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City commuters pay more for extra security

Nairobi commuters will have to pay extra to enjoy enhanced security while using matatus, operators have said.

The cost of buying metal detectors was a burden they were not prepared to shoulder and screening each passenger was not only a tedious process, but time consuming, they said.

As a result some Saccos have increased fares by up to 20 per cent to compensate for what they would have earned during the time spent screening passengers.

Mr Stephen Kamau of Kimao Sacco said they had been forced to increase the cost due to the Government’s continued insistence that the responsibility of ensuring commuter safety was their own.

He spoke even as Transport Principal secretary Mr Nduva Muli banned picking of passengers from non designated bus stops.

“Saccos found doing this shall have their licences revoked,” he warned.

“The cost of doing business has gone up and as any other business persons, we cannot shoulder it and not being allowed to pick people along the way, our vehicles must be full before leaving the termini,” Mr Kamau said.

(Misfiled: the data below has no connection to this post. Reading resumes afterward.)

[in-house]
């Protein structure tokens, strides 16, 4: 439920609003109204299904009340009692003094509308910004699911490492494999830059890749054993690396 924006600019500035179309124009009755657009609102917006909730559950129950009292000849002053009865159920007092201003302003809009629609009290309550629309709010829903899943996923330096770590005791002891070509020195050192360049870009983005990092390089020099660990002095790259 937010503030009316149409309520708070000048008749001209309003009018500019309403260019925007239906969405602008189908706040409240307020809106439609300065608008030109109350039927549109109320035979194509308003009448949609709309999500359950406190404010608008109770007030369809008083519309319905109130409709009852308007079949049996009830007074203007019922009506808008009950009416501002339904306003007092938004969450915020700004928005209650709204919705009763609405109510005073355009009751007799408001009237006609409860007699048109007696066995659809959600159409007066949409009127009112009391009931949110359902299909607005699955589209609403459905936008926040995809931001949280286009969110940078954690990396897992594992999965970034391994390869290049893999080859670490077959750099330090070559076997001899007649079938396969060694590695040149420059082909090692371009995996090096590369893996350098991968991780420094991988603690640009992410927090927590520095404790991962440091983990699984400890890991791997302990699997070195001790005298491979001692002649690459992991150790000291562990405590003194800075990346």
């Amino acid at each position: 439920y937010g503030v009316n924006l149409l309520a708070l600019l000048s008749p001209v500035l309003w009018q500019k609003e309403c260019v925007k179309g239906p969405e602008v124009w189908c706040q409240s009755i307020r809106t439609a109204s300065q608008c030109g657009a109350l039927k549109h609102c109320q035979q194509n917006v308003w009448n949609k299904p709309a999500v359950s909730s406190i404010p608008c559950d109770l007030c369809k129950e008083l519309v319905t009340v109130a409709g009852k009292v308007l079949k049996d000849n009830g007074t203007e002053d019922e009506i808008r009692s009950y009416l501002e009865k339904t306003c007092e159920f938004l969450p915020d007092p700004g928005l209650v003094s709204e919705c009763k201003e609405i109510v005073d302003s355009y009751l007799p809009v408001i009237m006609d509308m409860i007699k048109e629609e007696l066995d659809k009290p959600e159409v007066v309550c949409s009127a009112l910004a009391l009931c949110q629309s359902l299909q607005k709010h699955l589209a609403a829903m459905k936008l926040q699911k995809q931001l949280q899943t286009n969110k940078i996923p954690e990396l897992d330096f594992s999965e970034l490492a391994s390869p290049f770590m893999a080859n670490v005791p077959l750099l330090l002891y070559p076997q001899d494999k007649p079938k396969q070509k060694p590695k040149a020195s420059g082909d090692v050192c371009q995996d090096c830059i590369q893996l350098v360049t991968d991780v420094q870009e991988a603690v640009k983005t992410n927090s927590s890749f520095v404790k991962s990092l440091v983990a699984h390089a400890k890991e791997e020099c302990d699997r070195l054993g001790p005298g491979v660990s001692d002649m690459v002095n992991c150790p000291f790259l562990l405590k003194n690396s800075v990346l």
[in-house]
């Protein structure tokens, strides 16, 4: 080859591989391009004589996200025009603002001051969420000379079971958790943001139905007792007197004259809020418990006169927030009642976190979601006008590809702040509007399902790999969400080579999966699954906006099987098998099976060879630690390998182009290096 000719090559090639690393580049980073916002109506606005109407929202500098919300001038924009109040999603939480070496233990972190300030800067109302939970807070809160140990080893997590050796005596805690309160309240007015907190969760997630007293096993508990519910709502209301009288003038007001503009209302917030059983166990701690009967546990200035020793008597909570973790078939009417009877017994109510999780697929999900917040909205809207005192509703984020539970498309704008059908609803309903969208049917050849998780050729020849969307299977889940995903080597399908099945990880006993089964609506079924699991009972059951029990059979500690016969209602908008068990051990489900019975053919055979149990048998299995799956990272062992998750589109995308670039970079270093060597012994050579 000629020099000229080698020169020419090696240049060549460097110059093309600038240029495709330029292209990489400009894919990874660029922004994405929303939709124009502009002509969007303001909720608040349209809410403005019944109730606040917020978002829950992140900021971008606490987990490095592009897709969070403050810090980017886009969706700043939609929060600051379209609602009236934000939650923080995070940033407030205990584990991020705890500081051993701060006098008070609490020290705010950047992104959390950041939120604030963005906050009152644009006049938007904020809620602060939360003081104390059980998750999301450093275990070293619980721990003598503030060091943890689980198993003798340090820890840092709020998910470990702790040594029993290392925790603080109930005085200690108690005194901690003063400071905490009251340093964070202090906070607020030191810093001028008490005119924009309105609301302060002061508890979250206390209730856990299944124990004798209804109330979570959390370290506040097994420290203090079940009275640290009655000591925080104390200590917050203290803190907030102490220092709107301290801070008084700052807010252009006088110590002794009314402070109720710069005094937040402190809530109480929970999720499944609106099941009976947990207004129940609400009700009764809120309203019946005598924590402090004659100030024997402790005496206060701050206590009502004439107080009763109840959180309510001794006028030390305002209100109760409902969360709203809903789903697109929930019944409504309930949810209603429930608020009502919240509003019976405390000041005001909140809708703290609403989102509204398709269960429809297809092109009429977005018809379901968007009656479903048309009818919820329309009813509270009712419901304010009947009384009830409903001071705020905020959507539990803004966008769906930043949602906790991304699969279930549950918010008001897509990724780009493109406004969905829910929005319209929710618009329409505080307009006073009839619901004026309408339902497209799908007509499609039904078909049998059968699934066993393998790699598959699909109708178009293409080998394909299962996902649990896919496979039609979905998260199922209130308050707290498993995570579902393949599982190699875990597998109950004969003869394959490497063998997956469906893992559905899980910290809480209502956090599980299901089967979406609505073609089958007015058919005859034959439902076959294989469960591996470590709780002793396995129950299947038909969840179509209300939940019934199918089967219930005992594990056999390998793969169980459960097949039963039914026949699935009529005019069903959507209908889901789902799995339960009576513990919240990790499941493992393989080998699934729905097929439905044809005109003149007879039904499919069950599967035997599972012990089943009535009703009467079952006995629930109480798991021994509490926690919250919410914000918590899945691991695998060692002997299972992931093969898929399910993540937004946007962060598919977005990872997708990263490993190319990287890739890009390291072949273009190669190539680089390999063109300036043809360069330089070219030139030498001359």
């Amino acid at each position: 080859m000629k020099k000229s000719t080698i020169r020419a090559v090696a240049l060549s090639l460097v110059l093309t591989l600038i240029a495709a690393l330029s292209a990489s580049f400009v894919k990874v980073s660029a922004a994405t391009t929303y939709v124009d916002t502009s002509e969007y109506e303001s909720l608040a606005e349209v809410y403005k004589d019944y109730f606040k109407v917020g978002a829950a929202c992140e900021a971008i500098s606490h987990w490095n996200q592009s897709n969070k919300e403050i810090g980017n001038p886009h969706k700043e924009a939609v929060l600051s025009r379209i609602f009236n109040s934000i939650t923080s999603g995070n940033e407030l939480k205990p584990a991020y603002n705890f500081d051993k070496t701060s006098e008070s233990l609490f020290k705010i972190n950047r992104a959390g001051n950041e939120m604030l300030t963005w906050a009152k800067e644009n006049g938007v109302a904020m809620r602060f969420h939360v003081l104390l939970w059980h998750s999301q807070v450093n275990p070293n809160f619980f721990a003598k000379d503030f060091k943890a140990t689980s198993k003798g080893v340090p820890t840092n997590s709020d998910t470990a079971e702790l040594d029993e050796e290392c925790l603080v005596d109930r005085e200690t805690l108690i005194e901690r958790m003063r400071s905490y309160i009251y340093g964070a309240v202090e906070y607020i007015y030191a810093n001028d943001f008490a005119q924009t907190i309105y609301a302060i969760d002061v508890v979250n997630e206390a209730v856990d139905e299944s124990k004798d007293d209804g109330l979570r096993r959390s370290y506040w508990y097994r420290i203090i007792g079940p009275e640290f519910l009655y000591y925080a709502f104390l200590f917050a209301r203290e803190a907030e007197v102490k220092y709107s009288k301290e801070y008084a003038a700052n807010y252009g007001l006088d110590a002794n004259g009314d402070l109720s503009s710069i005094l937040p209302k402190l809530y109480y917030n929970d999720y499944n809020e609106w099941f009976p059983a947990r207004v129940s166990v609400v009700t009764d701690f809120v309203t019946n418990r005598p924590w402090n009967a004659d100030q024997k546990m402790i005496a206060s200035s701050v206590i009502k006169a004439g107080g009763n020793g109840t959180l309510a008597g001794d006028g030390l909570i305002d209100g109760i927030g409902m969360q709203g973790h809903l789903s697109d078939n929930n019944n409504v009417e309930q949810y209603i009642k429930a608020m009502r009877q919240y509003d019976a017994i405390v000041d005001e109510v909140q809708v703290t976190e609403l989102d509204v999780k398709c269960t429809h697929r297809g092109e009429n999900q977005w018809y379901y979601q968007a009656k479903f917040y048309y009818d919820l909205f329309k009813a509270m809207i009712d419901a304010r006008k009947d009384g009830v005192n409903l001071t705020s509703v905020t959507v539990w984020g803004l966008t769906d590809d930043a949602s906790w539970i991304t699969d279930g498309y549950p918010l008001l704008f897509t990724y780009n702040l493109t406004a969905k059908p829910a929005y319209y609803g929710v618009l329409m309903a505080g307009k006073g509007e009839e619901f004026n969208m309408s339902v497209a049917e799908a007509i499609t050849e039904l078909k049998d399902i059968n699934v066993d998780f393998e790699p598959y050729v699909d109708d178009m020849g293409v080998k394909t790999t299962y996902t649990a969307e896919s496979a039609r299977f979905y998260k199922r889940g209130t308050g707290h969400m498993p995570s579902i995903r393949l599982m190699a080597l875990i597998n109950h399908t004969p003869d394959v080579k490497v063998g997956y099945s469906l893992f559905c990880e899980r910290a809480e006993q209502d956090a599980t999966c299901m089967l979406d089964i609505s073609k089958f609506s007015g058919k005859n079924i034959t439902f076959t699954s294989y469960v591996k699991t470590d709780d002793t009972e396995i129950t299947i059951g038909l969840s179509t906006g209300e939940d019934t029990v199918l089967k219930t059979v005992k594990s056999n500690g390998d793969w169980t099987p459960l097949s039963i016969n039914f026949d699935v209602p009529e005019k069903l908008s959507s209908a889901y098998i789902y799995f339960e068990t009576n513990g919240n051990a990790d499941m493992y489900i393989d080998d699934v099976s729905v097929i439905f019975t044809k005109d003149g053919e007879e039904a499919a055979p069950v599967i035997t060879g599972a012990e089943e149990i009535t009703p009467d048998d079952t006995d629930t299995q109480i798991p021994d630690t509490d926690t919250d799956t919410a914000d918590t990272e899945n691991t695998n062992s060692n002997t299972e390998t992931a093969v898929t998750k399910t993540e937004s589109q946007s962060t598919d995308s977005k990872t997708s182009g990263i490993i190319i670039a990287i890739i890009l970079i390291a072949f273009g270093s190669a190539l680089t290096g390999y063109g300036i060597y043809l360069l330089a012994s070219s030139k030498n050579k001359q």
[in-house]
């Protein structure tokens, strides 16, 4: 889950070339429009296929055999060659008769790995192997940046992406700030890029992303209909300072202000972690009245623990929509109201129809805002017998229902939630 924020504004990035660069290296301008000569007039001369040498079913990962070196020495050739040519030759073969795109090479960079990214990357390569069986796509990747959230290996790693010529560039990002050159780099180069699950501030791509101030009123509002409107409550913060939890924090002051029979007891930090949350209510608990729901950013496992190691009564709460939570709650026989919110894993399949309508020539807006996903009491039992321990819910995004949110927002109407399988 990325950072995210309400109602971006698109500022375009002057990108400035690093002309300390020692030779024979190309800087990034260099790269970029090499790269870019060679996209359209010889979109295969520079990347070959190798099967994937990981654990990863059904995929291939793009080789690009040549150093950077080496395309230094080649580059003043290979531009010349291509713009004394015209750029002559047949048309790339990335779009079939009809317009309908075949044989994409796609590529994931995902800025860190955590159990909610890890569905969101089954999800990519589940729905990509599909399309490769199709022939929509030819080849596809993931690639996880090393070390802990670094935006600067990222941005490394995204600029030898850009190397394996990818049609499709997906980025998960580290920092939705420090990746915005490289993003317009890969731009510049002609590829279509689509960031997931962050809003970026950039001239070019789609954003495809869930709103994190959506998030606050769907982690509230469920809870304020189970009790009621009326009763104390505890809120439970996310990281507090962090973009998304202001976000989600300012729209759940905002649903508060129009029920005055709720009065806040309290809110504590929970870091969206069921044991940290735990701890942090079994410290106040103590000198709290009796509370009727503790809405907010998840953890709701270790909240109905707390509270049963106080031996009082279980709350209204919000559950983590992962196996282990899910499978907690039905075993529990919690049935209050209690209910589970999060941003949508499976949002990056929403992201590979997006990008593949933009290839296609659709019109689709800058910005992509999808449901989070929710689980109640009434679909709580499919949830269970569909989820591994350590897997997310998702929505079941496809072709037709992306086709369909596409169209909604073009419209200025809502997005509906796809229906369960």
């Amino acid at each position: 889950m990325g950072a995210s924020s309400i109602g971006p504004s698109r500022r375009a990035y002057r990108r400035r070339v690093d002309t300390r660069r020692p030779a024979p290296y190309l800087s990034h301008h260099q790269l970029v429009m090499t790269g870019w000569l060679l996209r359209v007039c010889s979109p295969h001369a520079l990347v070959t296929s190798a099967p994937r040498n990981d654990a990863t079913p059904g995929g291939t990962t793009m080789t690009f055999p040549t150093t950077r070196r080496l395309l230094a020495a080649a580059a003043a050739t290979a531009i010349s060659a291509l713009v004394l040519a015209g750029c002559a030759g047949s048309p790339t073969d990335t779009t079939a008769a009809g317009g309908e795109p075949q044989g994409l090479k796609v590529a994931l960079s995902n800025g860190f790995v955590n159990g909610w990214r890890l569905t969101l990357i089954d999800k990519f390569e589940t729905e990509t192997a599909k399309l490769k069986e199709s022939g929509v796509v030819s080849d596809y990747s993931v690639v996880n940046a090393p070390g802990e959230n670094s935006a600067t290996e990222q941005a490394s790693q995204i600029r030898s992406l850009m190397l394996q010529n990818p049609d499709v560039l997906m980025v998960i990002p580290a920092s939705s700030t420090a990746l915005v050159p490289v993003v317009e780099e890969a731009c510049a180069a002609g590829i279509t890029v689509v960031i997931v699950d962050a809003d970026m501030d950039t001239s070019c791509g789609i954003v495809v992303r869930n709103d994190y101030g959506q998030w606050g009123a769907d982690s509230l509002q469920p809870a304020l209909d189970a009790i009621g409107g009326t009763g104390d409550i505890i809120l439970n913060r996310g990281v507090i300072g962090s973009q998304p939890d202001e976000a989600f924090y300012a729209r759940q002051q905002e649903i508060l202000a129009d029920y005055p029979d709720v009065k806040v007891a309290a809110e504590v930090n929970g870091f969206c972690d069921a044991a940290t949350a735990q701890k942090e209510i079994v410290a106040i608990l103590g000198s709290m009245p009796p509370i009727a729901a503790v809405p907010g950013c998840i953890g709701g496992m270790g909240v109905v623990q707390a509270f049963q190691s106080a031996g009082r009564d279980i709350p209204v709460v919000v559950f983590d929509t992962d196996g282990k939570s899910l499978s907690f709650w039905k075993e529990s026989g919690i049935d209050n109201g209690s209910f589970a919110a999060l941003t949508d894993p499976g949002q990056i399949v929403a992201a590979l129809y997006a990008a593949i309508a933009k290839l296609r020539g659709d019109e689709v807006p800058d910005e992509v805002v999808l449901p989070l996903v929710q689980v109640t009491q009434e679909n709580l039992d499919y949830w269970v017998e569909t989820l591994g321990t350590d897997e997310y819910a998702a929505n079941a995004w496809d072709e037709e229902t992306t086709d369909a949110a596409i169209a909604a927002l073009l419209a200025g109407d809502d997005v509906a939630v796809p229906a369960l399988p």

Peak hours

Nairobians however said the stance by the Government did not warrant the operators to increase fares.

“Every time a new regulation comes up, fares increase. When fuel goes up, the fare goes up too and it never comes down. These matatu men make more than what a metal detector costs,” said Ms Maureen Kalekye from Roysambu where fares on route 44 had gone up to Sh80 from Sh70 during peak hours.

“It is time the county government implemented the plan to have its own fleet of buses.

Matatu crews only behave like this because the industry is unregulated. It’s only the commuter who suffers,” said Mr Philip Oparanya from Buruburu.

Fares on the route had shot up to Sh70, up from Sh60 during peak hours.

The Government stance is even as the Director of Public Prosecution Keriako Tobiko withdrew five cases against five matatu operators for offences relating the Thika Road twin blasts last week.

Lawyer Ndungu Wainaina argued that it was illegal to force them to screen passengers.

“There is no law in place to force matatus to screen their passengers,” he said.

He added: “Instead, the Government should first come up with a law to effectively fight terrorism and insecurity.”